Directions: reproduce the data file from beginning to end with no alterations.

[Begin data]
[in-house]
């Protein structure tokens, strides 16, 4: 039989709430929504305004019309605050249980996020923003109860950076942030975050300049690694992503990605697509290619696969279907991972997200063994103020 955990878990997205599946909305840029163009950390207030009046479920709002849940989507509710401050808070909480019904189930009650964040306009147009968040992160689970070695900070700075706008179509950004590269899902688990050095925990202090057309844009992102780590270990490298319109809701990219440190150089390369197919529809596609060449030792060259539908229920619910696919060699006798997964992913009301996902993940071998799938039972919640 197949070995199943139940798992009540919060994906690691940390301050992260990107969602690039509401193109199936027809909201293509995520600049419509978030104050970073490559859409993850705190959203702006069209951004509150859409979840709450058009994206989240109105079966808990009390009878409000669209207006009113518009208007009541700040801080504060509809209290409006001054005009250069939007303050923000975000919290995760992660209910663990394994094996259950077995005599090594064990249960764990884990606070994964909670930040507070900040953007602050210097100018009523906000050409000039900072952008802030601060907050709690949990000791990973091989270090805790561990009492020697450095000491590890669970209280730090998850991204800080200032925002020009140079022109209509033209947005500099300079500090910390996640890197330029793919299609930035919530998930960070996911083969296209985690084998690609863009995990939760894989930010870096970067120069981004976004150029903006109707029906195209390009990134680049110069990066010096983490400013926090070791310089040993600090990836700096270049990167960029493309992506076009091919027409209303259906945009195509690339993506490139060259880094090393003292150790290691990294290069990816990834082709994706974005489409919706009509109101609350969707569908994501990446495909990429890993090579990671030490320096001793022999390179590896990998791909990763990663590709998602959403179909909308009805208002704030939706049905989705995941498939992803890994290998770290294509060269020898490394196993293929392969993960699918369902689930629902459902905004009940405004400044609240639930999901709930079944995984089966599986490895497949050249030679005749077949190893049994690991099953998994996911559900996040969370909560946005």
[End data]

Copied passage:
[in-house]
């Protein structure tokens, strides 16, 4: 039989709430929504305004019309605050249980996020923003109860950076942030975050300049690694992503990605697509290619696969279907991972997200063994103020 955990878990997205599946909305840029163009950390207030009046479920709002849940989507509710401050808070909480019904189930009650964040306009147009968040992160689970070695900070700075706008179509950004590269899902688990050095925990202090057309844009992102780590270990490298319109809701990219440190150089390369197919529809596609060449030792060259539908229920619910696919060699006798997964992913009301996902993940071998799938039972919640 197949070995199943139940798992009540919060994906690691940390301050992260990107969602690039509401193109199936027809909201293509995520600049419509978030104050970073490559859409993850705190959203702006069209951004509150859409979840709450058009994206989240109105079966808990009390009878409000669209207006009113518009208007009541700040801080504060509809209290409006001054005009250069939007303050923000975000919290995760992660209910663990394994094996259950077995005599090594064990249960764990884990606070994964909670930040507070900040953007602050210097100018009523906000050409000039900072952008802030601060907050709690949990000791990973091989270090805790561990009492020697450095000491590890669970209280730090998850991204800080200032925002020009140079022109209509033209947005500099300079500090910390996640890197330029793919299609930035919530998930960070996911083969296209985690084998690609863009995990939760894989930010870096970067120069981004976004150029903006109707029906195209390009990134680049110069990066010096983490400013926090070791310089040993600090990836700096270049990167960029493309992506076009091919027409209303259906945009195509690339993506490139060259880094090393003292150790290691990294290069990816990834082709994706974005489409919706009509109101609350969707569908994501990446495909990429890993090579990671030490320096001793022999390179590896990998791909990763990663590709998602959403179909909308009805208002704030939706049905989705995941498939992803890994290998770290294509060269020898490394196993293929392969993960699918369902689930629902459902905004009940405004400044609240639930999901709930079944995984089966599986490895497949050249030679005749077949190893049994690991099953998994996911559900996040969370909560946005």